Premier slams rogue MP over 'irresponsible' bugging claims
Clare Short was told to shut up yesterday after appalling the Government with her claim that British spies bugged UN Secretary-General Kofi Annan.
Barely able to conceal his fury, Tony Blair called her "totally irresponsible" and accused her of undermining security. He warned he would "reflect" on her future.
The ex-Cabinet minister could now be stripped of the Labour whip, kicked off the Privy Council and even be prosecuted under the Official Secrets Act. But last night Ms Short was defiant. She said: "Either the PM has to say it's true, which he doesn't want to say.
"Or he's got to say it's not true, and he'd be telling a lie. Or he's got to say something pompous about security."
Ms Short astonished MPs by accusing the security forces of breaking international law in the run-up to the war on Iraq.
She told Radio 4: "These things are done. In the case of Kofi Annan's office, it's been done for some time.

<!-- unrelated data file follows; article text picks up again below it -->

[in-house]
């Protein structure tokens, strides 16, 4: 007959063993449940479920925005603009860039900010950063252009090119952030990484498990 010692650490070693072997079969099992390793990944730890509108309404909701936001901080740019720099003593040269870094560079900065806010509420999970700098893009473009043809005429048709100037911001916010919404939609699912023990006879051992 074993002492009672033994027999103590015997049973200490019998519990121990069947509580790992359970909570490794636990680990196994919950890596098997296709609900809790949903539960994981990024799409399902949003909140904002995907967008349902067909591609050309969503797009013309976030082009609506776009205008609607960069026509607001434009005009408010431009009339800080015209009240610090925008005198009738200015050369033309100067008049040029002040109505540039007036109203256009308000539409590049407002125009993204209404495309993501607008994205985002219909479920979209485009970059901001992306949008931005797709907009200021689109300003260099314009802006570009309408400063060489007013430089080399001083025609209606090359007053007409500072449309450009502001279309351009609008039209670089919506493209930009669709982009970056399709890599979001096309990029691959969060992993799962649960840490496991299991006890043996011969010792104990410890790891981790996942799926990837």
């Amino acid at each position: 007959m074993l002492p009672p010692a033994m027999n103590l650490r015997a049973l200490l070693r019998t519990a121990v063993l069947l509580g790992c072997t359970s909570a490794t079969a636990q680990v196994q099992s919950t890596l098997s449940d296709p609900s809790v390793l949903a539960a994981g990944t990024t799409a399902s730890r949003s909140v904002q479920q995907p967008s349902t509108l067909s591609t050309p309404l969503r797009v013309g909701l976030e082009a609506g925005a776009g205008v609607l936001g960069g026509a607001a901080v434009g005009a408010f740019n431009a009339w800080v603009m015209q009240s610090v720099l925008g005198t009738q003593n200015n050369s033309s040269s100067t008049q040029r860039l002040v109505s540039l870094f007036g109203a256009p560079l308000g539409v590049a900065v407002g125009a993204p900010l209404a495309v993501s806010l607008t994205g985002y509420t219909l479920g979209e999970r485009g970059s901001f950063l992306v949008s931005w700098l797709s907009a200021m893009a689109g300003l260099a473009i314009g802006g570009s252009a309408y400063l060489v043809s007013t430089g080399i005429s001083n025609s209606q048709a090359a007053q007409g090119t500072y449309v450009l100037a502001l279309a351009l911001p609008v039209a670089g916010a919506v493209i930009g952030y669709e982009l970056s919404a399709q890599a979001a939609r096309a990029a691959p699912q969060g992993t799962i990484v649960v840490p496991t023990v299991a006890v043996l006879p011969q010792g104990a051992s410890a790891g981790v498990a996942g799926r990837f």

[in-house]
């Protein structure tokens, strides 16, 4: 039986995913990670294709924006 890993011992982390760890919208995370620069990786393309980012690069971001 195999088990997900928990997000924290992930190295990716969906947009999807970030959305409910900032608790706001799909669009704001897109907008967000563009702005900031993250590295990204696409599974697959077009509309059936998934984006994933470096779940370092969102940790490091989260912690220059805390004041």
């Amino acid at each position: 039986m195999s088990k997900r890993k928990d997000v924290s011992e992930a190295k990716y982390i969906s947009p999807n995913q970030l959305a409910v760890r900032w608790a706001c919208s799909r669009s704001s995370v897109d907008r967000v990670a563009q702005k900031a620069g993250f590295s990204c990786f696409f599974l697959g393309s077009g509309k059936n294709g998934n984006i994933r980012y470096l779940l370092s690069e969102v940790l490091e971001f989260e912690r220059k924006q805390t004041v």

"I know. I've seen transcripts of Kofi's conversations. I've had conversations with Kofi, thinking 'Oh dear, there'll be a transcript of this'." Asked if British spies were involved, she said: "Yes, absolutely."
At his monthly No 10 news conference Mr Blair refused to deny Ms Short's allegations, while stressing that was not an indication they were true.
Then he laid into the rogue MP who has been a constant critic since she quit Cabinet over Iraq.
He declared: "Our security services, particularly today, perform a vital task. Many work in circumstances of great danger. Those who attack their work undermine security. It's wrong.
"We're going to be in a dangerous situation if people feel they can spill out details of operations, whether false or true, and get away with it."
Asked if Ms Short should remain a Labour MP, Mr Blair said: "These are issues I'll have to reflect upon. I regard what she said as totally irresponsible."
Later Ms Short, who said she was on a "journey of conscience", ridiculed Mr Blair's claim she had put lives at risk. She said: "There's no danger to anyone in making this public." Asked about the threat of being disciplined, she added: "I'm not trembling in my shoes. I've nothing to lose."
Britain's spying shame